As environmentalism has become entrenched, a contrapositive has sprung up, which may be called unvironmentalism. Rush Limbaugh is the leading unviro, imagining "ecofeminazis" who conspire with the EPA to control his life. William Dannemeyer, a former congressman, is another prominent unviro; in 1990 he gave a demented speech on the House floor saying the trouble with environmentalists is that they don't believe in an afterlife. (Apparently pollution is fine down below so long as skies are clear high above.) What has evolved is a strange contest between the doomsayers and the naysayers--one side asserting that life as we know it is about to end, the other that everything is peachy keen. Common sense dictates neither philosophy takes you anywhere you really want to go.

Fortunately unviro naysaying is a short-term phenomenon that will expire on its own, as it defies the consensus political values behind conservation. Environmental doomsaying may be with us for years to come, since it plays off those same values. This is distressing because the decibel level of doomsaying drowns out ecological messages with lasting power.

Consider Al Gore's Earth in the Balance. Seemingly on every page something is being destroyed or about to end. Gore's initial mention that environmental progress has been made in the United States does not come until page 82; the mention is perfunctory. The second half of Gore's book speculates on how modern detachment from the rhythms of Earth may help explain the dissatisfaction experienced by so many people in affluent nations, who would seem by material comfort the winners of history's lottery. This portion of Earth in the Balance is measured, thoughtful, and possessed of enduring significance. Yet, the quietly persuasive second half of Gore's work received no attention while the doomsday first half was widely promoted.

The underappreciated portion of Gore's book hints at an ecological issue that will become increasingly important in the twenty-first century, as problems like pollution control are resolved. That issue is antimaterialist sentiment. To the extent the ecology movement is a proxy for nogrowth, it sometimes has a pull-up-the-ladders aspect. That is: I've made my pile of dough, now don't you dare spoil the view from my vacation home. Yet the countercultural aspect of environmentalism also sometimes cuts across class lines to engage those who feel screwed by the direction of society, or who have an uneasy sense that the materialist life-focus is elementally flawed.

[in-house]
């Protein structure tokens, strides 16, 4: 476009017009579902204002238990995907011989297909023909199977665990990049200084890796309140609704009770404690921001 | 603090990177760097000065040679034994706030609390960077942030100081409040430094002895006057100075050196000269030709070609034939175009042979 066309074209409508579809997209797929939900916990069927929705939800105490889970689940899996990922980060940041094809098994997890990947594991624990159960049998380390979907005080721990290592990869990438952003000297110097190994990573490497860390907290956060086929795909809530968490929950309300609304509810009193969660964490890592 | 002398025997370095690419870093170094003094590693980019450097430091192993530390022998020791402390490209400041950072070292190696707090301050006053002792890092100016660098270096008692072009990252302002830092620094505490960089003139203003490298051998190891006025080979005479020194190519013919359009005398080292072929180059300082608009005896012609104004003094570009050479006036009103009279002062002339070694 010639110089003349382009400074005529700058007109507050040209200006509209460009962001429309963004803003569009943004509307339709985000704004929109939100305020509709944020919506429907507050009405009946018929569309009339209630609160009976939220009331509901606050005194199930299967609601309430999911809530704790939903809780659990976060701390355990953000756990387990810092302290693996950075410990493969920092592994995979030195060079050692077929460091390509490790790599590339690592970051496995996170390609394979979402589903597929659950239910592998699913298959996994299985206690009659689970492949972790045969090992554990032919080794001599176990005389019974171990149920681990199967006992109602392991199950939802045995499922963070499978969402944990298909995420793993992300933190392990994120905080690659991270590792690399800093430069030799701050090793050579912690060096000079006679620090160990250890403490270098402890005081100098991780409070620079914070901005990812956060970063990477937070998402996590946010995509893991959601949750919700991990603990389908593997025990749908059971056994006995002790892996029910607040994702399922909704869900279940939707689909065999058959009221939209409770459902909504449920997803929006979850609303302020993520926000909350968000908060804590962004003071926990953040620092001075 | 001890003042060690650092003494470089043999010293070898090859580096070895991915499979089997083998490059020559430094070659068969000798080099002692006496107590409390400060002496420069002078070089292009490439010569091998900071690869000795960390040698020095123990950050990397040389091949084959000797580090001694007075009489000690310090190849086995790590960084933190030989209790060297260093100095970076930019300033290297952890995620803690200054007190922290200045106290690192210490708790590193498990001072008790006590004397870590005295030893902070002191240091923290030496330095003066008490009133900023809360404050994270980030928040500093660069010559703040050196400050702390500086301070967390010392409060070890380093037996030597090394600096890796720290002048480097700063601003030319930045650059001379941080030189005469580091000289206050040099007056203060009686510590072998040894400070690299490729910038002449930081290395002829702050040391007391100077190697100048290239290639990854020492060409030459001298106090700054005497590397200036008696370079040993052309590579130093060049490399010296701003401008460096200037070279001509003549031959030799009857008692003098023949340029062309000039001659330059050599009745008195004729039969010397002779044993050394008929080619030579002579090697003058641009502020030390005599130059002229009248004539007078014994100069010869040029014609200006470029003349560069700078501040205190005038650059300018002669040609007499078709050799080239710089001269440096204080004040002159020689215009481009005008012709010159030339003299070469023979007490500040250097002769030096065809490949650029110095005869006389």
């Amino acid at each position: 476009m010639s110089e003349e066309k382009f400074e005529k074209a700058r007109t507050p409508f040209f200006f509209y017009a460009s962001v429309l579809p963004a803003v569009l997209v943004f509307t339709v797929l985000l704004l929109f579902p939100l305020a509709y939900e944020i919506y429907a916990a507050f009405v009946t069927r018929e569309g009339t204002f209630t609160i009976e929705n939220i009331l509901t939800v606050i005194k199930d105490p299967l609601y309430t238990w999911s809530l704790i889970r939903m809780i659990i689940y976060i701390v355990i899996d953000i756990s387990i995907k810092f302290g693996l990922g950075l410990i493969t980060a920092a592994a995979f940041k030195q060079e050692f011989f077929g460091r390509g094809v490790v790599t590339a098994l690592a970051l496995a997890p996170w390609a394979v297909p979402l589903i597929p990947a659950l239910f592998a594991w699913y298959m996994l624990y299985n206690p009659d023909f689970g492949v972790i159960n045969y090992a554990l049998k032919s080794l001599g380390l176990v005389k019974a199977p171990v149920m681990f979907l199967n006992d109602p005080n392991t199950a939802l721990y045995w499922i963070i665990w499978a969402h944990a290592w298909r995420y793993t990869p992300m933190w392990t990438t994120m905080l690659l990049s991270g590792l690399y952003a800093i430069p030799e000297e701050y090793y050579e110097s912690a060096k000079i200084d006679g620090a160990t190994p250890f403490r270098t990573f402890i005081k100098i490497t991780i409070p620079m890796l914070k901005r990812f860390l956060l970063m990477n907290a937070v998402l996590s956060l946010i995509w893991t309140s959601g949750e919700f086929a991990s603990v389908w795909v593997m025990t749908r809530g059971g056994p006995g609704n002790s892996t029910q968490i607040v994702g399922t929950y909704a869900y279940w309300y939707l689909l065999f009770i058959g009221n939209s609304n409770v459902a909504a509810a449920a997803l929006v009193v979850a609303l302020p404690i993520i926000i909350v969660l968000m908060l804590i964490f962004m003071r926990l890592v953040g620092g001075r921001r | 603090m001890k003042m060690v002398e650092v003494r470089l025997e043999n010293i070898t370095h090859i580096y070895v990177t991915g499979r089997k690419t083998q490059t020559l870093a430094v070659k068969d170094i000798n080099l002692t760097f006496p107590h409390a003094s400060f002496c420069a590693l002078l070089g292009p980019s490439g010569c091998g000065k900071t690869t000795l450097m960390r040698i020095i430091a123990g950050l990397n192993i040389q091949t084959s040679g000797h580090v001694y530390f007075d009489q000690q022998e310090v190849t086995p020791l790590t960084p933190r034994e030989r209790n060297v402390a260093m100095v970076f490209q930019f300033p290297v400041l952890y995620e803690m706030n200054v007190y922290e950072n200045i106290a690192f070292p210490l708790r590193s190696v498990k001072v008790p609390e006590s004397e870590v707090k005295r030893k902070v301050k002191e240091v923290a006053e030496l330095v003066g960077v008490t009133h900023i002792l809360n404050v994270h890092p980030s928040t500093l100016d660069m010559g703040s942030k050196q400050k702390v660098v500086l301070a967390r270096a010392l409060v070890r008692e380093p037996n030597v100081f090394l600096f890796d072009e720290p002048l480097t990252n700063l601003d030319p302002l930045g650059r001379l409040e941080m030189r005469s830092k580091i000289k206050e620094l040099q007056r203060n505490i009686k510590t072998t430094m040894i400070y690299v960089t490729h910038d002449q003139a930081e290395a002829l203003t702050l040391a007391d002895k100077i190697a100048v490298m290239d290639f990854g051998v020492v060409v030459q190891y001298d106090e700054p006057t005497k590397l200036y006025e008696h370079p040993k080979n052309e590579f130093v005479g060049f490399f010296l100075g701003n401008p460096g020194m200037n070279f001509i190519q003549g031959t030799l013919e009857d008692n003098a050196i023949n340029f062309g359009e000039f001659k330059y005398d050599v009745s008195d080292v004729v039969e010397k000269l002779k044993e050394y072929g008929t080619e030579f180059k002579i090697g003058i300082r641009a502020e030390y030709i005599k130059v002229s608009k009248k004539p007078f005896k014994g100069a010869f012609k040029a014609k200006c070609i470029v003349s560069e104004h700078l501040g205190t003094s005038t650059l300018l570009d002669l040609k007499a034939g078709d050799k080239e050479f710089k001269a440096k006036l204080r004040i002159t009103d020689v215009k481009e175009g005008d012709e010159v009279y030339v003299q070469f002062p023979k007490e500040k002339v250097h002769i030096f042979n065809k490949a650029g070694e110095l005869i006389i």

Environmentalists are well ahead of the historical curve in sensing that materialist culture has lost its way. History will look back on the green drives against pollution and resource waste as secondary issues, since by historical standards these problems will be resolved in remarkably little time. But the problem of the soul-draining aspect of the materialist lifestyle will continue and may even worsen as clean, sustainable production extends the cycle of consumption indefinitely. Down the road, the effort to free women and men from lives of materialistic work-and-spend represents the most important contribution environmentalism will make to society. For the moment, the trouble is that hardly any environmentalist who thinks in an anti-materialist way is willing to act in an anti-materialist way.

Is there even one Western environmentalist who lives without electricity and heat, eats only from his or her own garden, would if ill refuse genetically engineered pharmaceuticals, never travels in any fossil-powered car, taxi, bus, train, or plane, and who declines to attend environmental conferences because it would take too long to ride there on a new bike? Paul Ehrlich has written that things are so bad the only hope is to "reduce the scale of human activities." By way of setting an example does he decline to speak at environmental conferences because to do so would oblige him to fly in petroleum-guzzling jetliners and stay in resource-intensive hotels? Gore has written of watching a glade of trees removed from a housing development near his Virginia home: "As the woods fell to make way for more concrete, more buildings, more parking lots, the wild things that lived there were forced to flee." Doesn't Gore live in a house? Park his car on concrete? Why are jets and homes and driveways only objectionable when SOMEBODY ELSE desires them?